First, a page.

The Pittsburgh Steelers have a great offense … until it gets in the redzone. Expect large improvements in 2017 due to some subtle personnel changes.
The Steelers redzone offense was extremely frustrating last year. Many times the Steelers would march up the field just to stall out and settle for a field goal at best. It’s not even that the red zone offense is that bad, just that its mediocrity stands out when the Steelers are so good the further they are from the goal line.
There are a couple factors that probably won’t change. First, one of Ben’s big advantages relative to other quarterbacks, his monster throwing strength, is rendered neutral inside the 20 yard line.
Second, Todd Haley’s play calling involves a lot of passing in the red zone. Look, Todd Haley is great at drawing up plays, and he’s added five years to Big Ben’s career, but he’s sometimes too clever for his own good. Just run it in.
The Steelers red zone offense isn’t terrible. It’s just consistently mediocre. Since their ascendance to offensive powerhouse in 2014, they’ve been middling in the red zone. In 2014, they had the 2nd ranked offense and were 19th in the red zone TD percentage. In 2015, they were the 3rd ranked offense and 13th in red zone TDs. Last year, they were the 7th ranked offense and 16th in red zone TDs.
However, the Steelers should improve in the red zone this year. The big reason is the personnel.
Obviously, Heath Miller was the best tight end to ever wear the black and gold. That said, he wasn’t around last year. Even when he was in years past, he was past his prime, though effective, during the big offense era. Last year they stumbled with an often injured Ladarius Green.
The big, and I do mean big, advantage they’ll have now is 6’7″ Jesse James. He’s looking to have a big year with now being the number one guy. Consider also he only turned 23 last month. He was a standout during a tumultuous time at Penn State, starting as a redshirt and coming out early. There’s a lot of untapped potential.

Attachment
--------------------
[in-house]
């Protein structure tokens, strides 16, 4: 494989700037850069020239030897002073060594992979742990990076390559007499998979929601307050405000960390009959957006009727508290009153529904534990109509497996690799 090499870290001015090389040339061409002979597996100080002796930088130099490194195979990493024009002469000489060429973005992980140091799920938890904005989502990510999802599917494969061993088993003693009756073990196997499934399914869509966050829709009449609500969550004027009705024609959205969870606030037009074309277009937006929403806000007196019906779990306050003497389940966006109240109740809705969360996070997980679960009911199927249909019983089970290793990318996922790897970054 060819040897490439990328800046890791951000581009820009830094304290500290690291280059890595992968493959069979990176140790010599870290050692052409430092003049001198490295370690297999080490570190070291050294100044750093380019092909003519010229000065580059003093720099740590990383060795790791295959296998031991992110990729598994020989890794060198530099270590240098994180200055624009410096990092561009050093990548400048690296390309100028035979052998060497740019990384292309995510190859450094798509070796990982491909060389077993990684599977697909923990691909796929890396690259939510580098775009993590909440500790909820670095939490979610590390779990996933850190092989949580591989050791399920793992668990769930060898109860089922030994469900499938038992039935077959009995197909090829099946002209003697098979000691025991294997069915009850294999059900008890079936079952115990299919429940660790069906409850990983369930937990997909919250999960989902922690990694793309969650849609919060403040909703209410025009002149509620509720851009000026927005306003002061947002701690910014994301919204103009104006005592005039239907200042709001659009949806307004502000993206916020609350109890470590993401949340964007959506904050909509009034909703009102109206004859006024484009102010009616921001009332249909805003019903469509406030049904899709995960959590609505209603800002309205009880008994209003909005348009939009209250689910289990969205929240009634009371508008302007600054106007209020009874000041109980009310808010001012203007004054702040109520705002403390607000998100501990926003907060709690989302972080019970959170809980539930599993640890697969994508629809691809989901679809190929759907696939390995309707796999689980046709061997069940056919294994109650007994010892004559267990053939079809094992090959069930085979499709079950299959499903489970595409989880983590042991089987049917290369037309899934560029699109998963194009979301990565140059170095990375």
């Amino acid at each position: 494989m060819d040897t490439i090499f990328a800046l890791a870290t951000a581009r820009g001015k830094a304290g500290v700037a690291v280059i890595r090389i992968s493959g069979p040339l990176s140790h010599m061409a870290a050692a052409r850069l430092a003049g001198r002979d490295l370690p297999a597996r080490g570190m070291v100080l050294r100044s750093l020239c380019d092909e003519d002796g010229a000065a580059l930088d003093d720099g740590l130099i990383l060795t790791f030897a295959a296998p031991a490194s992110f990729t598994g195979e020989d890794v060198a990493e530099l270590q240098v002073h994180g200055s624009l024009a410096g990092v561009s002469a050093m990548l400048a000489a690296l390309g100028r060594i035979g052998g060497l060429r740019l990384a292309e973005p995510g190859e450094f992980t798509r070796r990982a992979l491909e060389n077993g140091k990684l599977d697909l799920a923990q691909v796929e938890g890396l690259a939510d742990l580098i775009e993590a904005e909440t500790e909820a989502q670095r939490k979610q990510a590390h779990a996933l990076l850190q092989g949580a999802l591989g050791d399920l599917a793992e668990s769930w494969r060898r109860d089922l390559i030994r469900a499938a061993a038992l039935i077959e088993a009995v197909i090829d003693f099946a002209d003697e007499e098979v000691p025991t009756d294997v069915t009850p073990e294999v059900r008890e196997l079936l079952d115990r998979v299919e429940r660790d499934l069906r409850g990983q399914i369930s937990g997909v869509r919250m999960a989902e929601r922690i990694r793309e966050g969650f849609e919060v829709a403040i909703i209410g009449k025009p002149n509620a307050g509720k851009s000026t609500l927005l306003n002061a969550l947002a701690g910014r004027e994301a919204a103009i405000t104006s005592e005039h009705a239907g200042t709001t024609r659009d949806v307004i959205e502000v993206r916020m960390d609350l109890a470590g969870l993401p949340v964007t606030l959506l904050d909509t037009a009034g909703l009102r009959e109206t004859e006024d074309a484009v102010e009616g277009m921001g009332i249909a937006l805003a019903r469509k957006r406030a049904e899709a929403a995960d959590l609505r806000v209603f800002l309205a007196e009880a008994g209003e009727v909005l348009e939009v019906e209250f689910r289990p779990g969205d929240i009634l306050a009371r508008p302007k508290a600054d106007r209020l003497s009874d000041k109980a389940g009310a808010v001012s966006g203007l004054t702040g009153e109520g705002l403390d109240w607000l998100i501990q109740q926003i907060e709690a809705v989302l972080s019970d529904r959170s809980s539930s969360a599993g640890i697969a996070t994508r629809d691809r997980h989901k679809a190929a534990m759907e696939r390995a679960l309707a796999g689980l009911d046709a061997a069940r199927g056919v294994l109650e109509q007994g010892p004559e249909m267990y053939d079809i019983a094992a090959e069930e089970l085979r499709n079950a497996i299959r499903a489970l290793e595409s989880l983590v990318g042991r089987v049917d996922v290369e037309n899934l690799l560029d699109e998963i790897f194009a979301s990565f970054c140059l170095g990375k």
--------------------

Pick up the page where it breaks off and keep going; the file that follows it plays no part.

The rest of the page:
Along with versatile 6’4″ Xavier Grimble showing he can hang by filing away a pair of touchdowns and a handful of big plays in his first year off of practice squads, expect big things from the tight ends.
Martavis Bryant and WR Depth
Big Ben has spent his entire career asking for a big target at wideout. Ironically though he got Hines Ward and Antonio Bell, sometimes good things come from where you least expect it. That said, if you remember, Bryant is a monster in the endzone. He’s 6’4″, fast, and knows hot to be elusive. Sammie Coates, now healthy, and JuJu Smith-Schuster, now present, standing 6’2″ each shouldn’t hurt either.
Long time wide receivers coach Richard Mann according to Ray Fittipaldo of the Pittsburgh Post-Gazette, recently said of his group of wide receivers, “I don’t know if I’ve had this much depth.” With 33 years in the business and a Super Bowl ring for his efforts, that’s saying something.
Roosevelt Nix’s official position is fullback. The Steelers tend to use him however as an all-purpose cannonball. Nix played in school on the defensive size but his size and athletic attributes make him an awkward fit for many positions, but he’s seemed to have found a home at fullback. He’s great on special teams, but his performance at fullback is where he’ll aid the redzone.
In his first year, 2015, Nix played in 15 games and only started four but showed enough to be the 7th ranked fullback in the league in Bleacher Report’s NFL1000. In 2016, he played well but struggled with some injuries and looks to return to form in 2016. Nix is going to be able to blow linebackers out of holes and kick out defensive ends to make room for Le’Veon Bell to stroll into the endzone.
So as you can see, the Steelers have the tools. As long as they stay healthy and keep improving the red zone offense, should along with them. As great as Chris Boswell has been at navigating those tricky Heinz Field winds, I for one hope he kicks so many extra points he starts to see the 15 yard line in his sleep.